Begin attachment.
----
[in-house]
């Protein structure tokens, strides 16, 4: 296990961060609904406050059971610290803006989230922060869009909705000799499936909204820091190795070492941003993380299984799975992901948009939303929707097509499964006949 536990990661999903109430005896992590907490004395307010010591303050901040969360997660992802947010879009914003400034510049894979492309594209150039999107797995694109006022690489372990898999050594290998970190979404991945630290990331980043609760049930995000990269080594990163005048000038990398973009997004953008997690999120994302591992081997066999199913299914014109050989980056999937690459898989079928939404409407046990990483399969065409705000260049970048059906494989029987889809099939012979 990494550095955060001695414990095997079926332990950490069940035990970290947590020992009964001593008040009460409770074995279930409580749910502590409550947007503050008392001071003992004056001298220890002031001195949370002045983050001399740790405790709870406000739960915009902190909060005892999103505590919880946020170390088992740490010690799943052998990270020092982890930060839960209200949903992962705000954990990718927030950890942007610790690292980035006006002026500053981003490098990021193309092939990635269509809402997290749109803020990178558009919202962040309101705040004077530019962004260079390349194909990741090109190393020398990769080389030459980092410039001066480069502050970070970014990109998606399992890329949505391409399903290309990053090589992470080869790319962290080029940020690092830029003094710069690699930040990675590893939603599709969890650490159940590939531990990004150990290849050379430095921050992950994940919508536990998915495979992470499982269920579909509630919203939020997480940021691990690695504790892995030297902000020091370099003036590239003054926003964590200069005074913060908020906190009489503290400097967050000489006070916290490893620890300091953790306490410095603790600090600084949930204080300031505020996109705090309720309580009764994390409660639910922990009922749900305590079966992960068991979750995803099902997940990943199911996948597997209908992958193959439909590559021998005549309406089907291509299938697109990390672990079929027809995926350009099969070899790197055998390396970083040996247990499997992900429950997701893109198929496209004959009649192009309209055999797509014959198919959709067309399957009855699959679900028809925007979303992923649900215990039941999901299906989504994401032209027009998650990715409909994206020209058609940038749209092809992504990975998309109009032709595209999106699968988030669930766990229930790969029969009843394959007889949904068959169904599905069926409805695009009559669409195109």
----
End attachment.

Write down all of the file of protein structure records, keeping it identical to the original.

[in-house]
């Protein structure tokens, strides 16, 4: 296990961060609904406050059971610290803006989230922060869009909705000799499936909204820091190795070492941003993380299984799975992901948009939303929707097509499964006949 536990990661999903109430005896992590907490004395307010010591303050901040969360997660992802947010879009914003400034510049894979492309594209150039999107797995694109006022690489372990898999050594290998970190979404991945630290990331980043609760049930995000990269080594990163005048000038990398973009997004953008997690999120994302591992081997066999199913299914014109050989980056999937690459898989079928939404409407046990990483399969065409705000260049970048059906494989029987889809099939012979 990494550095955060001695414990095997079926332990950490069940035990970290947590020992009964001593008040009460409770074995279930409580749910502590409550947007503050008392001071003992004056001298220890002031001195949370002045983050001399740790405790709870406000739960915009902190909060005892999103505590919880946020170390088992740490010690799943052998990270020092982890930060839960209200949903992962705000954990990718927030950890942007610790690292980035006006002026500053981003490098990021193309092939990635269509809402997290749109803020990178558009919202962040309101705040004077530019962004260079390349194909990741090109190393020398990769080389030459980092410039001066480069502050970070970014990109998606399992890329949505391409399903290309990053090589992470080869790319962290080029940020690092830029003094710069690699930040990675590893939603599709969890650490159940590939531990990004150990290849050379430095921050992950994940919508536990998915495979992470499982269920579909509630919203939020997480940021691990690695504790892995030297902000020091370099003036590239003054926003964590200069005074913060908020906190009489503290400097967050000489006070916290490893620890300091953790306490410095603790600090600084949930204080300031505020996109705090309720309580009764994390409660639910922990009922749900305590079966992960068991979750995803099902997940990943199911996948597997209908992958193959439909590559021998005549309406089907291509299938697109990390672990079929027809995926350009099969070899790197055998390396970083040996247990499997992900429950997701893109198929496209004959009649192009309209055999797509014959198919959709067309399957009855699959679900028809925007979303992923649900215990039941999901299906989504994401032209027009998650990715409909994206020209058609940038749209092809992504990975998309109009032709595209999106699968988030669930766990229930790969029969009843394959007889949904068959169904599905069926409805695009009559669409195109």